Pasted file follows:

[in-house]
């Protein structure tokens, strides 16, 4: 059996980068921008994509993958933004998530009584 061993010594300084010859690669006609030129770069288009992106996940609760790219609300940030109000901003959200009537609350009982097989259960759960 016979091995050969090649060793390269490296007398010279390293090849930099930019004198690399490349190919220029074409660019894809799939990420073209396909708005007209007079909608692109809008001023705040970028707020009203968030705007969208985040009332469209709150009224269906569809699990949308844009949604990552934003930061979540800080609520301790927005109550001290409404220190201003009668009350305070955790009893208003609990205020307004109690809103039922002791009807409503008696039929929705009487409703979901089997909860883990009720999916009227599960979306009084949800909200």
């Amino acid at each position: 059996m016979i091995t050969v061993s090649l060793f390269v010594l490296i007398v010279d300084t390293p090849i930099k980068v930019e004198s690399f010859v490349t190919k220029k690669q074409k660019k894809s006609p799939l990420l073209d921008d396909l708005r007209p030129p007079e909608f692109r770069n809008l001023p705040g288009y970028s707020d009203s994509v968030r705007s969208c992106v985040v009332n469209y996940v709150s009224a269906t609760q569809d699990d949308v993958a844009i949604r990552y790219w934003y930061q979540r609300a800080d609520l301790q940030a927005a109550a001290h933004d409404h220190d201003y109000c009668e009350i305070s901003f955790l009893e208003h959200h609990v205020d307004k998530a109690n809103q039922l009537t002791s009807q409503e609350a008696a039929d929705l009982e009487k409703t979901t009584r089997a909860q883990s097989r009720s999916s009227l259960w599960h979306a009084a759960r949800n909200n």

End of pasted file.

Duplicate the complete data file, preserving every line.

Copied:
[in-house]
């Protein structure tokens, strides 16, 4: 059996980068921008994509993958933004998530009584 061993010594300084010859690669006609030129770069288009992106996940609760790219609300940030109000901003959200009537609350009982097989259960759960 016979091995050969090649060793390269490296007398010279390293090849930099930019004198690399490349190919220029074409660019894809799939990420073209396909708005007209007079909608692109809008001023705040970028707020009203968030705007969208985040009332469209709150009224269906569809699990949308844009949604990552934003930061979540800080609520301790927005109550001290409404220190201003009668009350305070955790009893208003609990205020307004109690809103039922002791009807409503008696039929929705009487409703979901089997909860883990009720999916009227599960979306009084949800909200």
């Amino acid at each position: 059996m016979i091995t050969v061993s090649l060793f390269v010594l490296i007398v010279d300084t390293p090849i930099k980068v930019e004198s690399f010859v490349t190919k220029k690669q074409k660019k894809s006609p799939l990420l073209d921008d396909l708005r007209p030129p007079e909608f692109r770069n809008l001023p705040g288009y970028s707020d009203s994509v968030r705007s969208c992106v985040v009332n469209y996940v709150s009224a269906t609760q569809d699990d949308v993958a844009i949604r990552y790219w934003y930061q979540r609300a800080d609520l301790q940030a927005a109550a001290h933004d409404h220190d201003y109000c009668e009350i305070s901003f955790l009893e208003h959200h609990v205020d307004k998530a109690n809103q039922l009537t002791s009807q409503e609350a008696a039929d929705l009982e009487k409703t979901t009584r089997a909860q883990s097989r009720s999916s009227l259960w599960h979306a009084a759960r949800n909200n």